In parallel, we analyzed the biomineralization status of the cell clusters. Biomineralization takes place during the final stage of bone formation. We stained the cell clusters collected at days 1, 7, 14, and 21 with xylenol orange, a fluorochrome widely used for labeling calcified tissues. The results showed that the calcified areas of both bmMSC-5 and bmMSC-5-IGF-1 cell clusters increased with time, indicating the occurrence of biomineralization in these cell clusters. Notably, the biomineralization status of bmMSC-5-IGF-1 cell clusters was more prominent, examined at all-time points, than that of bmMSC-5 cell clusters (Fig. 7, B and C). These data indicated that IGF-1 overexpression promoted bmMSCs to form bone-like tissues.
To examine if the differentiated bmMSC-5 and bmMSC-5-IGF-1 cells secreted biological apatite, we collected the precipitates from the media in the bottles containing either bmMSC-5 scaffolds or bmMSC-5-IGF-1 scaffolds at day 21, and analyzed the X-ray diffraction pattern of these precipitates, with hydroxyapatite as a standard. As shown in both groups of precipitates, there were specific peaks at (002) plane and (211) plane, a pattern matching to the diffraction pattern of hydroxyapatite (Fig. 8A). We also analyzed the precipitates using FT-IR spectroscopy. As shown in figure 8B, the most impressive peaks which lay at 1200-900 and 600-500 cm-1 were attributed to phosphate groups. The peaks displayed between 1650 and 1300 cm-1 were attributed to carbonate groups. A broad hydroxyl bending mode was exhibited around 3500-3100 cm-1. Taken together, these data showed that both bmMSC-5 and bmMSC-5-IGF-1 cells produced biological apatite in the bioreactor under osteogenic induction, and suggested that the bone-like tissues cultured in the bioreactor were moving toward to mature bones.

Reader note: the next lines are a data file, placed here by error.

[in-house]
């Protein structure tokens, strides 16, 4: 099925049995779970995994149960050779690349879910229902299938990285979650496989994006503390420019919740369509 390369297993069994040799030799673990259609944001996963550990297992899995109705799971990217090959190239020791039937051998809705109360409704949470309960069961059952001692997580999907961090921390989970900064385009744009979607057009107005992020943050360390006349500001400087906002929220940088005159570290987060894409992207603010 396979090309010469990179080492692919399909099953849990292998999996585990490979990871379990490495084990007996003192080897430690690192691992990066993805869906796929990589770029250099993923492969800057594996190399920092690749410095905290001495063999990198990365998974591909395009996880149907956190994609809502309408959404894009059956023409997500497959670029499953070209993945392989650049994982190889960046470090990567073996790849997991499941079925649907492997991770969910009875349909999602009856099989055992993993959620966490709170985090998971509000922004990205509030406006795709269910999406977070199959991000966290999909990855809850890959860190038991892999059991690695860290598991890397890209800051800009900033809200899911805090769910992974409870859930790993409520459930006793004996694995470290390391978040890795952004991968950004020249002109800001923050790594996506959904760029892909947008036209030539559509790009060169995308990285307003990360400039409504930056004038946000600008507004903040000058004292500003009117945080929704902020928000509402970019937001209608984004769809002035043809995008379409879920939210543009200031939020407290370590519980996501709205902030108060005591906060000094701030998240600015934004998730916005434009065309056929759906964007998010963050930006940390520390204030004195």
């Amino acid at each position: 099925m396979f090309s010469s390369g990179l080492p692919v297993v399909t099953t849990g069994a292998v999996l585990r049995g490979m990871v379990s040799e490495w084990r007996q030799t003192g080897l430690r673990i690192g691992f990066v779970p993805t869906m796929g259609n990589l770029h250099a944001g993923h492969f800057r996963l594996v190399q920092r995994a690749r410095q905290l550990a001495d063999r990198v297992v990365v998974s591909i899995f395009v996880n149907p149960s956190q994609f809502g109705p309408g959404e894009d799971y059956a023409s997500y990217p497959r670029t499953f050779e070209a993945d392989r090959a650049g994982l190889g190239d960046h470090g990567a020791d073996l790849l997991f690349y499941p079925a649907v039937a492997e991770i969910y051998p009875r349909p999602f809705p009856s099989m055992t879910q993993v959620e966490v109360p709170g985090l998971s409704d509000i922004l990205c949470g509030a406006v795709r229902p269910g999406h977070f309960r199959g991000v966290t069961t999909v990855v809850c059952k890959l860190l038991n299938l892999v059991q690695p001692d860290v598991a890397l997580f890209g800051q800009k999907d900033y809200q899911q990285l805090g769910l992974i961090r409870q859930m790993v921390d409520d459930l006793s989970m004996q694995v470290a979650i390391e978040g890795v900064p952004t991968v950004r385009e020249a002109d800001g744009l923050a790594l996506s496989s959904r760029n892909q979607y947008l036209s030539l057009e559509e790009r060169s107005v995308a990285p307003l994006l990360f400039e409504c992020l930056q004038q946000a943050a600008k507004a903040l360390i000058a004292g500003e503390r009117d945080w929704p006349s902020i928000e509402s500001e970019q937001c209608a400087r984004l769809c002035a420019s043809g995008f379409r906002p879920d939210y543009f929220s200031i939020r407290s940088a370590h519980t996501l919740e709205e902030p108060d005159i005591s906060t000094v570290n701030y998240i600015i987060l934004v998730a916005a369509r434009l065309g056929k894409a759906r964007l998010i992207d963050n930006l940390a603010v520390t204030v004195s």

Live/Dead staining of bmMSC cell clusters in calcium-alginate scaffolds. The scaffolds seeded with bmMSC-5 or bmMSC-5-IGF-1 cells were retrieved from bioreactor at the time indicated, and stained with calcein AM (A1, B1, C1, D1, E1, F1, G1, and H1) or with PI (A2, B2, C2, D2, E2, F2, G2, and H2). The merged images (A3, B3, C3, D3, E3, F3, G3, and H3) and the calculated percentage of live and dead cells (A4, B4, C4, D4, E4, F4, G4, and H4) were shown.
Size distribution, biomineralization and cell numbers of bmMSC cell clusters. (A) The sizes of cell clusters in the scaffolds incubated in bioreactor for 1, 7, 14, and 21 days were measured by SEM (n = 20-35 for each condition, the details were revealed in supplementary Fig. S4). (B, C) The cell clusters were stained with xylenol orange to indicate the biomineralized areas, and with Hoechst 33342 to indicate the location of nucleus. (D) The relative cell volume of bone-like tissues after 7, 14, and 21 days' cultivation were analyzed via F-actin Staining and calculated by Imaris software (normalized with Day 1); and (E) represented cell numbers in different size of bone-like tissues at every time points (the details were revealed in supplementary Table S6). The values of cell cluster size distribution were mean ± S.D.; *p < 0.05, **p < 0.01.
BmMSCs are known to be important in the maintenance of fully grown skeleton and in the repair of damaged bones, but how bmMSCs lose osteoblastogenic potential with aging has not been fully elucidated. Thus, understanding of the underlying mechanisms may help to developing effective strategies not only to boost bone formation in the elderly, but also to improve the osteogenic performance of aging bmMSCs for possible application of autologous bmMSCs to repair bone defect of the elderly.
Characterization of the biological apatite secreted by bmMSC-5 and bmMSC-5-IGF-1 cells in the bioreactor. After 21 days of incubation, the scaffolds were removed, and the media were centrifuged to collect the precipitates. The precipitates were dried and subjected to XRD examination using hydroxyapatite as a standard (A). The precipitates were also analyzed using FT-IR for the presence of phosphate, carbonate, and hydroxyl groups (B).